After over 20 months of Beacon Chain and testnet merges, we’re finally about to undergo the most important upgrade in Ethereum and Web3’s history: The Ethereum Merge.
The Ethereum Merge, previously known as ETH2.0, is the network’s transition from Proof-of-Work (PoW) to Proof-of-Stake (PoS). Proof-of-Work is the consensus mechanism in which blocks are completed through computational effort: miners require a lot of hardware and electricity in order to complete blocks, secure the network, and earn ETH. Proof-of-Stake, on the other hand, skips the “lots of hardware and high energy consumption” part, and jumps straight to securing the network through ETH staked by the validators.
One of the most frequently asked questions is, if the validators with the highest ETH stake will be completing a lot of the blocks (just like we see with Mining Farms), how can we ensure these act in a honest way?
Well, given validators’ funds are staked in the network, these funds are also used as a “collateral”: if validators act maliciously, the network will slash that validator’s funds. Based on this principle, incentives to act maliciously are minimized.
Ah, this is a good one! There’s been a lot of misinformation going around in terms of “all the things that will come with the Merge”. The Merge will NOT:
It’s possible that we could see some type of downtime or bumps while the Merge is taking place, but even then, this has been a live example that user-activated, autonomous, decentralized coordination can work. In the words of Patrick Collison “One of the coolest examples of sustained, ambitious, technically difficult open source development.”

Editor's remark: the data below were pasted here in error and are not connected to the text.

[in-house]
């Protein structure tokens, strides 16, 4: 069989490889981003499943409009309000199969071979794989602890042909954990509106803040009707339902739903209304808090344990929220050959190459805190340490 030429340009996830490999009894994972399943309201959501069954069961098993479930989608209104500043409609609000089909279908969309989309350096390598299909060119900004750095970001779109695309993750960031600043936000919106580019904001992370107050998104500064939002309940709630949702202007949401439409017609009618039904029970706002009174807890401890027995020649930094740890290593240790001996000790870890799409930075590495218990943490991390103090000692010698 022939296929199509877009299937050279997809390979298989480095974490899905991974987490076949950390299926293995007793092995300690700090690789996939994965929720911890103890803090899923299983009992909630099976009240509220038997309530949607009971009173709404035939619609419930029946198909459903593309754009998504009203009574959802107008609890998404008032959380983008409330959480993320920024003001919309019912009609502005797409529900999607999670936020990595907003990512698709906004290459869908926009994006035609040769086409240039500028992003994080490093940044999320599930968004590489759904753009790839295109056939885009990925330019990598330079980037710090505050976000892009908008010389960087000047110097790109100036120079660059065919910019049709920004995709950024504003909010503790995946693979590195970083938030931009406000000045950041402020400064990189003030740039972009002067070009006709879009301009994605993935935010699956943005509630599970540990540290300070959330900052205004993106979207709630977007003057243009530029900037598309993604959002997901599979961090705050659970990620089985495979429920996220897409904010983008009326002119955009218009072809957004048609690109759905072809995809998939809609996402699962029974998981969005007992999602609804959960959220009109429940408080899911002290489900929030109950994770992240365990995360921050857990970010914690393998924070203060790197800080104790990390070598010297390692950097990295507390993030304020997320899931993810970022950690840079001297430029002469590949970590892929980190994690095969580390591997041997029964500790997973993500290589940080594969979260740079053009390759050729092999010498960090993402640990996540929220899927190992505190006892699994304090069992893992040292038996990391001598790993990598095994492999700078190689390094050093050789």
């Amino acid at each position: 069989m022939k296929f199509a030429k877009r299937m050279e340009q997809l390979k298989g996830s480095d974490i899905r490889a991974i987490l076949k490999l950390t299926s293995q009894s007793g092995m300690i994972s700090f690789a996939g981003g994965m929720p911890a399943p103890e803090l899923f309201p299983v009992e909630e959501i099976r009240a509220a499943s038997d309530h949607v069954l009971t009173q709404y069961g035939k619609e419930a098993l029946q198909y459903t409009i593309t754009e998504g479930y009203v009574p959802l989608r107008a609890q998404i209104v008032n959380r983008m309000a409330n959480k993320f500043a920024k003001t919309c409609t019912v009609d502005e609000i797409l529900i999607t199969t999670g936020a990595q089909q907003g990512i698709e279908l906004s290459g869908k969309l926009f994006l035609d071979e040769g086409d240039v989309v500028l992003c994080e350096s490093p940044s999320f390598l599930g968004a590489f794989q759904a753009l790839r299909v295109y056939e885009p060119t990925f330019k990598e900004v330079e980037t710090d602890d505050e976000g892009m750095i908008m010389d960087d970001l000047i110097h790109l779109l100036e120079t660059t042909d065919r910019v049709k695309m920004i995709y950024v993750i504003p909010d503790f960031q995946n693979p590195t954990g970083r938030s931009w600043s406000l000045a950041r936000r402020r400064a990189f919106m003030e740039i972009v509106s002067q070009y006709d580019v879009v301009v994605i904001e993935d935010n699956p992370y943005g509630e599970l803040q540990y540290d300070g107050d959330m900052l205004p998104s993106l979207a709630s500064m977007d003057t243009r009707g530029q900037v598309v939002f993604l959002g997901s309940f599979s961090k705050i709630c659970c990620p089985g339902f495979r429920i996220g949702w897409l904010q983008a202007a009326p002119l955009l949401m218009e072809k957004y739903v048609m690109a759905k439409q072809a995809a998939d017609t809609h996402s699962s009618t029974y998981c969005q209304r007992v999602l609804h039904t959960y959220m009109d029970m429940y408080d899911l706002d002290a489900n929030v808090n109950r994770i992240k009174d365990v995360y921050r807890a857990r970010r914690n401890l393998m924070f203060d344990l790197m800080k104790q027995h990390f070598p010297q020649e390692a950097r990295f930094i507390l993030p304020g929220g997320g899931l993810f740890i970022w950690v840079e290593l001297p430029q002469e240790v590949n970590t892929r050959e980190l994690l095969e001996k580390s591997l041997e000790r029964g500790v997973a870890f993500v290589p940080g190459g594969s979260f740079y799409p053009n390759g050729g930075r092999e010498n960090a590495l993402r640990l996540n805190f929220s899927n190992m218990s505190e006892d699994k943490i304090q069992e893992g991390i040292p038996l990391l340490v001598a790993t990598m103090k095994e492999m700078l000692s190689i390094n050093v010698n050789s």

The rich text element allows you to create and format headings, paragraphs, blockquotes, images, and video all in one place instead of having to add and format them individually. Just double-click and easily create content.
A rich text element can be used with static or dynamic content. For static content, just drop it into any page and begin editing. For dynamic content, add a rich text field to any collection and then connect a rich text element to that field in the settings panel. Voila!
Headings, paragraphs, blockquotes, figures, images, and figure captions can all be styled after a class is added to the rich text element using the "When inside of" nested selector system.